Earlier this month a couple of us went to sketch in the Great Hall at Union Station, which is said to be the busiest transportation facility in Canada. Fortunately, it wasn't too busy over the weekend and we had plenty of space to sit and sketch. I was surprised to see the large windows covered up behind a matrix of scaffolding and giant orange tarp covering half of the both along one side of the space. The tarp is what gave the orange glow on the photos above.
The station is currently undergoing a major revitalization but most of us didn't expect the Great Hall to be part of it. One of the sketchers joked that she can't remember a time when there wasn't any kind of construction at Union Station. That's the reality of a growing city : lots of constructions everywhere! We still managed to find great subjects to sketch. Since the obvious features of the space were hidden, we had to look for the less obvious features and pay attention to some of the details like the columns marking the entrance to the train waiting area, the views from the window a little further and the people passing by.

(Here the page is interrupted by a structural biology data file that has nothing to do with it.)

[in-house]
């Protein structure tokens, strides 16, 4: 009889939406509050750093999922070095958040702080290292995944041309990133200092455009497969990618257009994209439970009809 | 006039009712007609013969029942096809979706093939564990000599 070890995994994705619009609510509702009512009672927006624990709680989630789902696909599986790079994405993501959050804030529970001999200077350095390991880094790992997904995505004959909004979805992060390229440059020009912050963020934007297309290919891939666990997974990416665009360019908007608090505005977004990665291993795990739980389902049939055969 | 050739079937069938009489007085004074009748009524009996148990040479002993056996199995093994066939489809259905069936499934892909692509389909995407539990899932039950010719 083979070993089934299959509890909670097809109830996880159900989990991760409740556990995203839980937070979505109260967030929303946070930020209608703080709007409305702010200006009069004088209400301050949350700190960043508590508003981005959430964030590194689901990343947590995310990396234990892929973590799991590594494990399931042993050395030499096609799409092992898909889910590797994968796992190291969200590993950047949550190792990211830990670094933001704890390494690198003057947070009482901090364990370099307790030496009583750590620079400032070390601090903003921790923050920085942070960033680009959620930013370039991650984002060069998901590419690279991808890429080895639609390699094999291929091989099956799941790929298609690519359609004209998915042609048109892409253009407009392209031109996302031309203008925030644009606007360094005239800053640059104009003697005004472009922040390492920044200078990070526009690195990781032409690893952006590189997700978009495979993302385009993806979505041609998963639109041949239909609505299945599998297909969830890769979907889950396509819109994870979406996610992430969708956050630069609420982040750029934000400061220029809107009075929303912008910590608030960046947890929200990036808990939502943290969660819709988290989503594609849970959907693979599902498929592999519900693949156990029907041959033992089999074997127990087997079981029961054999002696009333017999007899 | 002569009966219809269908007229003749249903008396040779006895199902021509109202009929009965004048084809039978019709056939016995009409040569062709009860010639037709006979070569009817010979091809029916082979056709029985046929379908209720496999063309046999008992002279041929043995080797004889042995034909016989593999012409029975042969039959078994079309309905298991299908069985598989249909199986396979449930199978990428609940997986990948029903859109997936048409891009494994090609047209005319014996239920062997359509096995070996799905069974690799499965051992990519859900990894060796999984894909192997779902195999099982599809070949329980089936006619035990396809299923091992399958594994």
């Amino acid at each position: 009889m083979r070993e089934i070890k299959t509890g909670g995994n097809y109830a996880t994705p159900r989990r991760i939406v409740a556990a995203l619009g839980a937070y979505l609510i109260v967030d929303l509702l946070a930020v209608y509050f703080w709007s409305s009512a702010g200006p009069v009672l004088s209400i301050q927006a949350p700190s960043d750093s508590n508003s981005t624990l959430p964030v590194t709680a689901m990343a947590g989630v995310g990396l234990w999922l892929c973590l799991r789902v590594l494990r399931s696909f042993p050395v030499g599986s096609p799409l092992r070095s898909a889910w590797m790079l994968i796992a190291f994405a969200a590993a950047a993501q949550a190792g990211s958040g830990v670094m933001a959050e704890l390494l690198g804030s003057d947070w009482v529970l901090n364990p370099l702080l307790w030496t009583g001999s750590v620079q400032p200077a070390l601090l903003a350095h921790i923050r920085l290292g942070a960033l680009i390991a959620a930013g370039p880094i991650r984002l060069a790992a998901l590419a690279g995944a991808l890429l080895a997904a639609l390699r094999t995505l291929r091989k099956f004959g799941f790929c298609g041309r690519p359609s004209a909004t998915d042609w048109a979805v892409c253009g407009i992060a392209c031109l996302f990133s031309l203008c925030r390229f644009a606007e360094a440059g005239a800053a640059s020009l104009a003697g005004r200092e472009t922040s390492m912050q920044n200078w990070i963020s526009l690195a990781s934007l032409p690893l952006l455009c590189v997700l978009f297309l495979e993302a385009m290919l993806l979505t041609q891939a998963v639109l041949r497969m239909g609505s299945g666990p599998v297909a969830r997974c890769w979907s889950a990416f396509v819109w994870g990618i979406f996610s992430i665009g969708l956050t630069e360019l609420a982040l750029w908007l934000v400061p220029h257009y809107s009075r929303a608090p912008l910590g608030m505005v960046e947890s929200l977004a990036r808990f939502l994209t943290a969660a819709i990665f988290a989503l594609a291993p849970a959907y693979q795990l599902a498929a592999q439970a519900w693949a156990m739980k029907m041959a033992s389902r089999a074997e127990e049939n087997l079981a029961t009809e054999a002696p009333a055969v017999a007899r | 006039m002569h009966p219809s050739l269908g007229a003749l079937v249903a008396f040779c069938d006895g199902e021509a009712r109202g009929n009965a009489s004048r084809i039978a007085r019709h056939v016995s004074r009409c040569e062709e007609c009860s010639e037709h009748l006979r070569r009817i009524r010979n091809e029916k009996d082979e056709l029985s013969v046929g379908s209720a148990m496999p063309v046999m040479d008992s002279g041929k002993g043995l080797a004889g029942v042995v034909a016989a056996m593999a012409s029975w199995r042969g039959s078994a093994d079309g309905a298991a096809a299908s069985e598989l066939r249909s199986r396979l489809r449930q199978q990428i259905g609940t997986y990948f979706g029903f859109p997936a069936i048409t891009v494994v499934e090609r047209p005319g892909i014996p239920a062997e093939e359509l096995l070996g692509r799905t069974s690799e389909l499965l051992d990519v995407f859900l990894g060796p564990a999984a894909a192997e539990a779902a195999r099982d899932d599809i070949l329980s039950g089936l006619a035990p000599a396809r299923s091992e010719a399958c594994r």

What caught my attention was a new coffee shop booth called pilot, right in the middle of the space. The booth has a unique shape is reminiscent of a paper airplane. I wonder if the name was the inspiration behind the design of the booth. Not that coffee has much to do with a plane, other than perhaps the fact that it's imported and may have travelled by plane. I couldn't find any information about the story behind the name on their website. Maybe the concept of the plane was the idea of the architect, Williamson Chong, or maybe it's pure coincidence. But the shape of the booth definitely got my attention. There is not a lot of space for the baristas. There were 1-2 at a time on rotation while we were sketching. Speaking of baristas, I've been wondering why this "new" term is being used for the staff working behind the counter in coffee shops. Turns out it's an Italian word for bartender. Now you know :)